March 15, 2007

SXSW: Tune in isn't a turn on

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tveye.jpgTelevision today is no longer the elephant in the room. Similar to global warming, it has increasingly been gaining momentum and awareness as well as technological contribution. However, while content is king, the overall experience is moving in to claim checkmate. How we interact and interpret television currently is on a static plane of directional geography: surfing channels up, down, left, and right. Helping break the tangible and virtual norms, David Merkoski (Frog Design) narrated the audience through an up and coming product yet to hit the markets.

Appropriately titled Mondrian, the product set to go public next year, is a TV navigation and recommendation Zoomable User Interface (ZUI) that attempts to rethink TV user interaction. A few major differences with Mondrian is that a user no longer needs to be stuck within nested menus while navigating and it has an active anticipation engine that takes in the content, time, and environment you watch in to build a profile and recommendations. It goes without saying that Mondrian becomes an easy target for Big Brother contextual advertisers. While there have already been proposals for all-advertising channels within the ZUI grids, Merkoski remained unclear on any efforts to save the product from advertising overload.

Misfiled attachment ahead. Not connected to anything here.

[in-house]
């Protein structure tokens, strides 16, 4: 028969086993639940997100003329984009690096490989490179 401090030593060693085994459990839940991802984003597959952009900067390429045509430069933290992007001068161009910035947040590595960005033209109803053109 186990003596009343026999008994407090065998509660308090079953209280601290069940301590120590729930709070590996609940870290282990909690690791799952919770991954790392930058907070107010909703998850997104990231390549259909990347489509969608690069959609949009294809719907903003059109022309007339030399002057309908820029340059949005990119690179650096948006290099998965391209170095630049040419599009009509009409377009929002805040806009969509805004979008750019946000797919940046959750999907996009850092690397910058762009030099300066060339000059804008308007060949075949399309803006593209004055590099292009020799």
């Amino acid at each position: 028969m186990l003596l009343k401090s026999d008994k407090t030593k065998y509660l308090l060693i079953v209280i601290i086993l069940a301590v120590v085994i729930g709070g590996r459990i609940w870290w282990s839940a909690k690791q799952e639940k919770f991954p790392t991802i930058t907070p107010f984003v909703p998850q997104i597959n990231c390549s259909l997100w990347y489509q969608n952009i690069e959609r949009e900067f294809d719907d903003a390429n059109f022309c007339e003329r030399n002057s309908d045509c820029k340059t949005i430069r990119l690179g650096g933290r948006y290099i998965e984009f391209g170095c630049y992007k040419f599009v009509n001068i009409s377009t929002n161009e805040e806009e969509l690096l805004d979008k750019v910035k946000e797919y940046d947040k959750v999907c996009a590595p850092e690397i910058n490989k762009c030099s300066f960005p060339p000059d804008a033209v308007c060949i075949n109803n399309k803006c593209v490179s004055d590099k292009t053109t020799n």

Going more in depth with intuitive interaction, Merkoski gave an insightful overview of remote controls and interfaces. The up, down, left, right navigation is in touch with a geographical grid, while a ZUI typically tries to orient the user in a way similar to how a camera would. The up, down, left, right is not only for the living room screens, but also small screens like mobile phones as well. The original idea for this came from what some might think of as a hyper-interaction culture: gaming. Moving away from the standard, Merkoski used this to account for why people are so amazed with the Nintendo Wii and iPhone. Merkoski ended with a call to inter-action, "There won't be a choice if we don't design it."

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